The Satellite Hack Everyone Is Finally Talking About
As Putin began his invasion of Ukraine, a network used throughout Europe—and by the Ukrainian military—faced an unprecedented cyberattack that doubled as an industrywide wake-up call.
By Katrina Manson
Illustrations by Jordan Speer
1 March 2023 at 00:01 GMT+5:30
Andreas Wickberg loves snowmobiling to the house he built in the icy reaches of Lapland, north of the Arctic Circle. Each month come spring, he and his wife relocate for a week or so to a “very, very isolated” spot about 335 miles northwest of their usual home near Umea, a Swedish university town. Up in Lapland, it’s just them and three other houses. Wickberg develops payment-processing software for a Swedish e-commerce company. What makes this possible is satellite internet: For 500 krona ($45) a month, he and his wife can make work calls by day and stream movies by night.
Just over a year ago, though, they and their neighbors found themselves cut off from the outside world. At 7 a.m. on Feb. 24, 2022, Wickberg turned on his computer and took in the news that Russian President Vladimir Putin had begun an invasion of Ukraine with airstrikes on Kyiv and many other cities. Wickberg read everything he could, aghast. Not long after, a neighbor came around asking to borrow the family’s Wi-Fi password because their internet was on the fritz. Wickberg obliged, but 10 minutes later, his connection dropped, too. When he checked his modem, all four lights were off, meaning the device was no longer communicating with KA-SAT, Viasat Inc.’s 13,560-pound satellite floating 22,236 miles above.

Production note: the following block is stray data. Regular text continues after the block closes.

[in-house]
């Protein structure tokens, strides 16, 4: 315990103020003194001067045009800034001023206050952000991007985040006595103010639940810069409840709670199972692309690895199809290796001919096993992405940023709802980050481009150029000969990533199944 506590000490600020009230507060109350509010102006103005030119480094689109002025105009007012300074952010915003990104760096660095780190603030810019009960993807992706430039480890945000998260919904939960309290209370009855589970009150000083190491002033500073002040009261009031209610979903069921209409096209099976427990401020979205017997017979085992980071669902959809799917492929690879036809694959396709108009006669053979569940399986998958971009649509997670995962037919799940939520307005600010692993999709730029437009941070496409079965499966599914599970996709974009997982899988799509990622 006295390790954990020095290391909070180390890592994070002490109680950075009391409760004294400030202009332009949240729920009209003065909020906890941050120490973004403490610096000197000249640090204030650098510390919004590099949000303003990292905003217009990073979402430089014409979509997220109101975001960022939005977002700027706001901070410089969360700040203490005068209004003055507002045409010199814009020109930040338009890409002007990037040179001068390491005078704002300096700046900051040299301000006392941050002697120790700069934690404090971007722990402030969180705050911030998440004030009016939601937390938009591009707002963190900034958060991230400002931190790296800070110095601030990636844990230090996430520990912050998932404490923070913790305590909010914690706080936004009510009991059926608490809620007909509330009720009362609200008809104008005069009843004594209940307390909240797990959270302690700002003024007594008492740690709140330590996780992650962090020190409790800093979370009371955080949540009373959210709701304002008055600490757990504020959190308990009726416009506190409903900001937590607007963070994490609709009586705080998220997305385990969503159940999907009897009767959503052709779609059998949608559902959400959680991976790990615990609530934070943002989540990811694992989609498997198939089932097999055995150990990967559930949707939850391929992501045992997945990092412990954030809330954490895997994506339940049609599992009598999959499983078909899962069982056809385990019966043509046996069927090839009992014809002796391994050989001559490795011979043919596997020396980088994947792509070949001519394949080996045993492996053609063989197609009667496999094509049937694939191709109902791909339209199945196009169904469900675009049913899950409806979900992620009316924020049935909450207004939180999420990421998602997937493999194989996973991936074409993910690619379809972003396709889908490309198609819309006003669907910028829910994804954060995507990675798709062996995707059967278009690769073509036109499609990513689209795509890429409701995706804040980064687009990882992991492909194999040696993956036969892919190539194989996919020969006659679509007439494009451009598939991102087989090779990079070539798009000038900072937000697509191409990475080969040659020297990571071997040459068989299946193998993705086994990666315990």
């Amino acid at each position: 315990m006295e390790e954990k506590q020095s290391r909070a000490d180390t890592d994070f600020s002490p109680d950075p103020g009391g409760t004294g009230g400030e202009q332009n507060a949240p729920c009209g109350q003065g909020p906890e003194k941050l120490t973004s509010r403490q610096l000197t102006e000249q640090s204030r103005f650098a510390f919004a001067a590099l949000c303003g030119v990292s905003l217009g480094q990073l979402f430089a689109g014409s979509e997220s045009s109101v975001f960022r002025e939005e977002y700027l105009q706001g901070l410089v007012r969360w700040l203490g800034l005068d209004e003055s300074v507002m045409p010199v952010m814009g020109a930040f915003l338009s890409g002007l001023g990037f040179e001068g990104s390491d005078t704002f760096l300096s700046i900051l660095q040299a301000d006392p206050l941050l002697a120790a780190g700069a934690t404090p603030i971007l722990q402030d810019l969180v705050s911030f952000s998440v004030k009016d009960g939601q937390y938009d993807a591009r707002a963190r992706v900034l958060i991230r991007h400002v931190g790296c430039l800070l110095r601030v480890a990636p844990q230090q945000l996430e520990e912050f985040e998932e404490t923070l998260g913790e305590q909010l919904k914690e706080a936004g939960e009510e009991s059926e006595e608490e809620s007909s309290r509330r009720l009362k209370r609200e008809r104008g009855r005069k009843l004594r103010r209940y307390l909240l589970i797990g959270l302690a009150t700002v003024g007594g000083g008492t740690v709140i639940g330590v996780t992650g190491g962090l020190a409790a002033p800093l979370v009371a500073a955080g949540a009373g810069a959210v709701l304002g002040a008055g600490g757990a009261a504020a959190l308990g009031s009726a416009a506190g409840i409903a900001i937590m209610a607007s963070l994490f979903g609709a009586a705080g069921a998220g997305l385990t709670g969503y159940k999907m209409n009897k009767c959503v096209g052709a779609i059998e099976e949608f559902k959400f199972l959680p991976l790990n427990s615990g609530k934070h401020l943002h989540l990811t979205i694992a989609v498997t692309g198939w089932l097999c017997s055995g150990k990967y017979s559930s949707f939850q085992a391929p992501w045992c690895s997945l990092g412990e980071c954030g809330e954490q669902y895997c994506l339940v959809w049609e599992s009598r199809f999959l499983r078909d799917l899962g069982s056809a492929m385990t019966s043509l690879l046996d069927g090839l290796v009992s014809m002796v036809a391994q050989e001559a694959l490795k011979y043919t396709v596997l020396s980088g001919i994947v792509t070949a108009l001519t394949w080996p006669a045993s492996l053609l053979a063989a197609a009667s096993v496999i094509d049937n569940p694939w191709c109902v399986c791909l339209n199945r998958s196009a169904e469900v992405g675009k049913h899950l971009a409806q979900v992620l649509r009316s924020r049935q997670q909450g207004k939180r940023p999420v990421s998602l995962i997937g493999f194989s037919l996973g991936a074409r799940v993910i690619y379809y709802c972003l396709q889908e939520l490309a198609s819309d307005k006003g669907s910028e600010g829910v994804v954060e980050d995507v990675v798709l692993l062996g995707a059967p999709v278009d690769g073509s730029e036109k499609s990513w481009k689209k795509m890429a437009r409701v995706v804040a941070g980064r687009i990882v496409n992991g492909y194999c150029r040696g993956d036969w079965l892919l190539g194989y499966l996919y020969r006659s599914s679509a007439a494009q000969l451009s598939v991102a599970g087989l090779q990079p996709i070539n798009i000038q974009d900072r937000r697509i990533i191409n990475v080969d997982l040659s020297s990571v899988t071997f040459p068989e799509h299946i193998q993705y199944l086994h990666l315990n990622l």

The way each of the connections in his community switched off one by one left him convinced that this wasn’t just a glitch. He concluded Russia had hacked his modem. “It’s a scary feeling,” Wickberg says. “I actually thought that these systems were much more secure, that it was sort of far-fetched that this could even happen.”
Viasat staffers in the US, where the company is based, were caught by surprise, too. Across Europe and North Africa, tens of thousands of internet connections in at least 13 countries were going dead. Some of the biggest service disruptions affected providers Bigblu Broadband Plc in the UK and NordNet AB in France, as well as utility systems that monitor thousands of wind turbines in Germany. The most critical affected Ukraine: Several thousand satellite systems that President Volodymyr Zelenskiy’s government depended on were all down, making it much tougher for the military and intelligence services to coordinate troop and drone movements in the hours after the invasion.
“I just bought some cheap antennas, pointed them at some satellites and found I could clean up the data from the signals, because nothing is encrypted”
Alerts from customers, engineers and automated systems soon began to flood in via phone, Slack and email, according to a senior Viasat executive who was part of the response team and spoke on condition of anonymity for fear of reprisals. Attackers were overwhelming the customers’ modems with a barrage of malicious traffic and other kinds of attacks. It took Viasat hours solely to stabilize most of its network, and the official says it then spent many weeks fending off subsequent attacks of “increasing intensity.”
It would take 35 days for Viasat to even begin to say publicly what it thought had happened, and 75 days for any country to point the finger officially at Russia. In the meantime, Ukrainian officials trying to reach remote locations were forced to rely where they could on landlines, cellphones, even dispatching runners to reach the front lines. “Industry was caught flat-footed,” says Gregory Falco, a space cybersecurity expert who has advised the US government. “Ukrainians paid the price.”
While Zelenskiy and his deputies have mostly declined to discuss the hack’s impact on their operations, Viktor Zhora, a senior Ukrainian cybersecurity official, told reporters last year that it resulted in “a really huge loss in communications.” The Russian Embassy in Washington denies any responsibility for the attack, dismissing blame as “detached from reality.”